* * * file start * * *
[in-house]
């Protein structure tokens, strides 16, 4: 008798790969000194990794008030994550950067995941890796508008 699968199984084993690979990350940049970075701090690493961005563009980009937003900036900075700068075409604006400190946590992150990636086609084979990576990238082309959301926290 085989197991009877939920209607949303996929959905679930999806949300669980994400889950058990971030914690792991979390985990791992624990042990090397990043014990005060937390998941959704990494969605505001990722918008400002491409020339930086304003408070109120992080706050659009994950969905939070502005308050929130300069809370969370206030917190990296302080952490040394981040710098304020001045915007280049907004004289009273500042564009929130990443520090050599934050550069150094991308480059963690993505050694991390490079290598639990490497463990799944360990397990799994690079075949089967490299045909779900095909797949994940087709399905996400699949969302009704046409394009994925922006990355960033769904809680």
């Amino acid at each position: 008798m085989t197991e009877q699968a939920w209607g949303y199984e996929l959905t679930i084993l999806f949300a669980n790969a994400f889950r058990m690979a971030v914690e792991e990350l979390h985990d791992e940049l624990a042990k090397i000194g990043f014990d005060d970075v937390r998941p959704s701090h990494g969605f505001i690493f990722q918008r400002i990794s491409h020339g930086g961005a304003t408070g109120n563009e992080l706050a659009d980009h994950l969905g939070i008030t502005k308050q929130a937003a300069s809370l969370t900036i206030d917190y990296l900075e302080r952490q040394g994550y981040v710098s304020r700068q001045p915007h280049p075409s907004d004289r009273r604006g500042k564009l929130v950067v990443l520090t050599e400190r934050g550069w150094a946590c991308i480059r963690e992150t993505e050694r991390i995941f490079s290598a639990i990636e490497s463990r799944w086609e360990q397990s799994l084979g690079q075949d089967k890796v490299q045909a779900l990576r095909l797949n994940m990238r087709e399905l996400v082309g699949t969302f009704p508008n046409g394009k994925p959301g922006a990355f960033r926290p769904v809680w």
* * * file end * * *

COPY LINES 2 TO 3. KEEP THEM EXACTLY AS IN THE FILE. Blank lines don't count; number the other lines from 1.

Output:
């Protein structure tokens, strides 16, 4: 008798790969000194990794008030994550950067995941890796508008 699968199984084993690979990350940049970075701090690493961005563009980009937003900036900075700068075409604006400190946590992150990636086609084979990576990238082309959301926290 085989197991009877939920209607949303996929959905679930999806949300669980994400889950058990971030914690792991979390985990791992624990042990090397990043014990005060937390998941959704990494969605505001990722918008400002491409020339930086304003408070109120992080706050659009994950969905939070502005308050929130300069809370969370206030917190990296302080952490040394981040710098304020001045915007280049907004004289009273500042564009929130990443520090050599934050550069150094991308480059963690993505050694991390490079290598639990490497463990799944360990397990799994690079075949089967490299045909779900095909797949994940087709399905996400699949969302009704046409394009994925922006990355960033769904809680």
């Amino acid at each position: 008798m085989t197991e009877q699968a939920w209607g949303y199984e996929l959905t679930i084993l999806f949300a669980n790969a994400f889950r058990m690979a971030v914690e792991e990350l979390h985990d791992e940049l624990a042990k090397i000194g990043f014990d005060d970075v937390r998941p959704s701090h990494g969605f505001i690493f990722q918008r400002i990794s491409h020339g930086g961005a304003t408070g109120n563009e992080l706050a659009d980009h994950l969905g939070i008030t502005k308050q929130a937003a300069s809370l969370t900036i206030d917190y990296l900075e302080r952490q040394g994550y981040v710098s304020r700068q001045p915007h280049p075409s907004d004289r009273r604006g500042k564009l929130v950067v990443l520090t050599e400190r934050g550069w150094a946590c991308i480059r963690e992150t993505e050694r991390i995941f490079s290598a639990i990636e490497s463990r799944w086609e360990q397990s799994l084979g690079q075949d089967k890796v490299q045909a779900l990576r095909l797949n994940m990238r087709e399905l996400v082309g699949t969302f009704p508008n046409g394009k994925p959301g922006a990355f960033r926290p769904v809680w």